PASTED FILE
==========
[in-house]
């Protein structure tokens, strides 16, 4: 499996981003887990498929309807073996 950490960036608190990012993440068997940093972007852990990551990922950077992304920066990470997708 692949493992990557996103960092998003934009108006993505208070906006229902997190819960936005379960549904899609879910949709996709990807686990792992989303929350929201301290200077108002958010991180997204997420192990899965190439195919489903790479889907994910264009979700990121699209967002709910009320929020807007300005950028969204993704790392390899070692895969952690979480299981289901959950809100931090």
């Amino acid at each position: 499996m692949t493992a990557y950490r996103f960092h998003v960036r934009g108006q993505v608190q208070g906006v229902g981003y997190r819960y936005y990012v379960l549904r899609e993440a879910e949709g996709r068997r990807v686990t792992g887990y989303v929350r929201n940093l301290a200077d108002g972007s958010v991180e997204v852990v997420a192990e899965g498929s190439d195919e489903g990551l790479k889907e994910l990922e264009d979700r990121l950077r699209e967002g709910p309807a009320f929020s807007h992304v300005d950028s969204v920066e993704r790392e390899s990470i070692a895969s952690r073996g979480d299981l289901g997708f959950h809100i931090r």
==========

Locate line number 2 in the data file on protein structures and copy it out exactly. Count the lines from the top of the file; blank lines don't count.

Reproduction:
């Protein structure tokens, strides 16, 4: 499996981003887990498929309807073996 950490960036608190990012993440068997940093972007852990990551990922950077992304920066990470997708 692949493992990557996103960092998003934009108006993505208070906006229902997190819960936005379960549904899609879910949709996709990807686990792992989303929350929201301290200077108002958010991180997204997420192990899965190439195919489903790479889907994910264009979700990121699209967002709910009320929020807007300005950028969204993704790392390899070692895969952690979480299981289901959950809100931090």